Please welcome Audrey to the blog!
Most writers I’ve known say that writing is invigorating, while some say that it’s their therapy.
How does your writing serve you? Do you express your life through the story or does the theme come from your vision?
Oh, therapy for sure!
I think writers are a very internal and reflective group of people. Our brains process differently, and unless you spend much of your time around other who let you talk about your thoughts incessantly, it can get very lonely in there. A computer and a good storyline has saved me probably thousands of dollars in therapy costs – not because I am on the brink of insanity, but because I think we ALL like our creative sides to be heard. My computer listens to everything I have to say, and even corrects my spelling in a very non-judgmental way.
My writing weaves between life expression and vision. When I’m done outlining my major plot points of the story, which are typically the ‘vision’, I go back and fill in my life experiences as character development and subplots. I feel that it keeps a sense of realism to the storyline.
Who or what inspired you to write?
I began writing at such a young age (9-10 years old), that it is hard for me to think of what inspired me. I also thought story telling was something that everyone did naturally, until my high school creative writing teacher took me aside and told me he thought I was a gifted writer. I laughed and asked him if he said that to everyone, because again, I thought everyone had the knack for this stuff. He shook his head. That teacher’s name was Hamilton (Ham) Nelson and he looked like a stoned version of Albert Einstein.
The author who inspired me to write well was Sylvia Plath. Now we all know there is nothing very sexy or romantic about Plath’s only novel, The Bell Jar. Her book is depressing and a bit slow at times, but it sits on my desk through every book as a guide to vivid and scenic writing. She taught me to use all five senses when building a scene, not only what a character sees and feels. Her poetry is brilliant as well, and when I find myself stuck in writer’s block, I snap out of it with the help of her poems.
What are your five “desert island” books?
- The Dictionary – It seems like a longer and more interesting read than War and Peace. Anyone who has read Falling Forward will now see that this sad hobby of the protagonist was inspired by a true story.
- The complete library of Calvin and Hobbes – Okay, not a literary masterpiece. But if I’m going to be on a desert island, I’d rather have adventures with a stuffed tiger made out of bamboo shoots than converse with a volleyball named Wilson.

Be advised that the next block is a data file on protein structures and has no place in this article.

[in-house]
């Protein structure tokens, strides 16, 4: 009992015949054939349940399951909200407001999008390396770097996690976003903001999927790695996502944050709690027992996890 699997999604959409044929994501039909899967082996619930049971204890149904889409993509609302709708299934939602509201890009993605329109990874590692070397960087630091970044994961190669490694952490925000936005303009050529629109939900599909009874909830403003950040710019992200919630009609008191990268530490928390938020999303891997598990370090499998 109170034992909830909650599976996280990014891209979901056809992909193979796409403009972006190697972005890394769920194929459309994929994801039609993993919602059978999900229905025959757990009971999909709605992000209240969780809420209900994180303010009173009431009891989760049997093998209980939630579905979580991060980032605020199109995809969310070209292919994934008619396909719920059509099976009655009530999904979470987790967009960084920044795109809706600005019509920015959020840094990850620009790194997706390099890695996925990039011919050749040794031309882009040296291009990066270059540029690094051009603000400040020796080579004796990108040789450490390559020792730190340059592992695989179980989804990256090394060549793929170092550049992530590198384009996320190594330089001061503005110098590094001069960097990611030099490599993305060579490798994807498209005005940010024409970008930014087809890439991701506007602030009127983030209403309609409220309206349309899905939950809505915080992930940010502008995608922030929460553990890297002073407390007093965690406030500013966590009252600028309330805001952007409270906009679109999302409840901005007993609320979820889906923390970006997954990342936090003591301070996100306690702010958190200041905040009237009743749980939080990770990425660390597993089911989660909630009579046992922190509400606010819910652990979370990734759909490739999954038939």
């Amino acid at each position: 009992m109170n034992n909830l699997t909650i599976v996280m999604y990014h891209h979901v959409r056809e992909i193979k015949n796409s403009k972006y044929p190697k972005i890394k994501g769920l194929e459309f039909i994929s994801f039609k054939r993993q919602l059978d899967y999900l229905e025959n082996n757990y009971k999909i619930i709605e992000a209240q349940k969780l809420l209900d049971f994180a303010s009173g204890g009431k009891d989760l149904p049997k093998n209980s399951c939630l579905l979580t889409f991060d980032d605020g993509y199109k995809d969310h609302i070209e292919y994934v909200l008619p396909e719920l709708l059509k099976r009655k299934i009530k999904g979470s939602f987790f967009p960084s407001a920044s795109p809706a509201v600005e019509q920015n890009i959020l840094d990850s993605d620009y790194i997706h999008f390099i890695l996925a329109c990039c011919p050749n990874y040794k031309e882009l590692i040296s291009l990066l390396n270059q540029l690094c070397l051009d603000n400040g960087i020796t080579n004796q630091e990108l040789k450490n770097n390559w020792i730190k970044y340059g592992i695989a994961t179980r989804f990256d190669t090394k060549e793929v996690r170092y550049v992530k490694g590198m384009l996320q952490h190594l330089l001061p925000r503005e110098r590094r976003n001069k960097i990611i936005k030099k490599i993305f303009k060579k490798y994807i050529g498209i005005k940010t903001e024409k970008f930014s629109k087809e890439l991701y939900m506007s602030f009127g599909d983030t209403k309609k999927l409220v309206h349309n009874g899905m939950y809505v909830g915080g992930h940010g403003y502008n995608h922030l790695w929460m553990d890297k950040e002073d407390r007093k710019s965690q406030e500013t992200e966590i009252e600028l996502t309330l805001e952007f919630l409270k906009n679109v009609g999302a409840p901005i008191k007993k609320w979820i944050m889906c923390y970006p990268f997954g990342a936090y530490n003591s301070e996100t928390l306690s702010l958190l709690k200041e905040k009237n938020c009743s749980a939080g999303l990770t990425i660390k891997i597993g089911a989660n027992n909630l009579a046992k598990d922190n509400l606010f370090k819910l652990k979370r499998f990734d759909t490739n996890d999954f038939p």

- Nineteenth Century European Art (3rd edition) – One of the things on my bucket list is to learn to recognize famous paintings and painters. Not only can I do that while trapped on an island, looking at the paintings will keep me connected to the beauty of art. A lot of good can be done to the soul when left alone.
- The Harry Potter Series. – I may be cheating with a series, but they DO sell these as a set, so that makes it okay, right? I am not a Harry Potter fan. The movies were entertaining, but I’m a 42-year-old woman – Wizards and Warlocks don’t really do it for me anymore. BUT, I do admire J.K. Rowling and everything she has done with her life. Plus dressing up like a wizard and shouting Patronus spells may keep the natives away.
- The complete poems of Robert Frost – Much like the art book, I’m going to need a book that dishes me beautiful words and poems on a daily basis. When everything is bleak, a good book or poem can quickly take you to where you want to be.
What is the best way a reader can express their gratitude for the experience they had reading your work?
I’ll always appreciate a good, honest review from a professional standpoint. Reviews help a fledgling author like me feel competent and confident in a saturated book market. But what really stands out above the rest is word-of-mouth. If you liked or loved my book, tell your friends! In my opinion, that is the best and most flattering way to show gratitude. I also like when my readers to email me or PM me via Twitter or Facebook and tell me who their favorite character was. In my new book, Falling Forward, the character Kate seems to be the front runner, which is understandable seeing she’s the protagonist. But a few readers have surprised me with secondary characters! For the record, my favorite character in Falling Forward is a secondary character!
I am always open to conversation with my readers.
What advice would you give a new author?
Never throw away any of your work! Keep it! Even if you have to print it out and stack it in a closet. You may come across a scene in a later writing where you need specific dialogue or a certain place and you’ve already written about it. I have kept every scrap of poetry I’ve written, every screenplay, every short story, and journal for this reason! Keep it! Keep it! Keep it!
Have you done all the things in your book with your partner? That’s what I want to know 🙂
I like to call it ‘research’. ; )
My first book, Orion’s Belt, was a very sexual book. It makes Falling Forward, which has sex scenes too, look like a Sex-Ed pamphlet. My husband – my poor husband – got the brunt of the research of Orion’s Belt. I thought I was going to send him to the hospital. He took it like a trooper though, but could never get used to me writing notes afterward.
Blurb: East Coast vs West Coast
Kate Kleider has it all: Looks, brains and a rising career. The one thing she’s missing is a date to her favorite ex-boyfriend’s wedding. To make matters worse, she’s just moved from the conservative Northeast to Southern California, and is overwhelmed by the beach, bikini sand bonfires around her.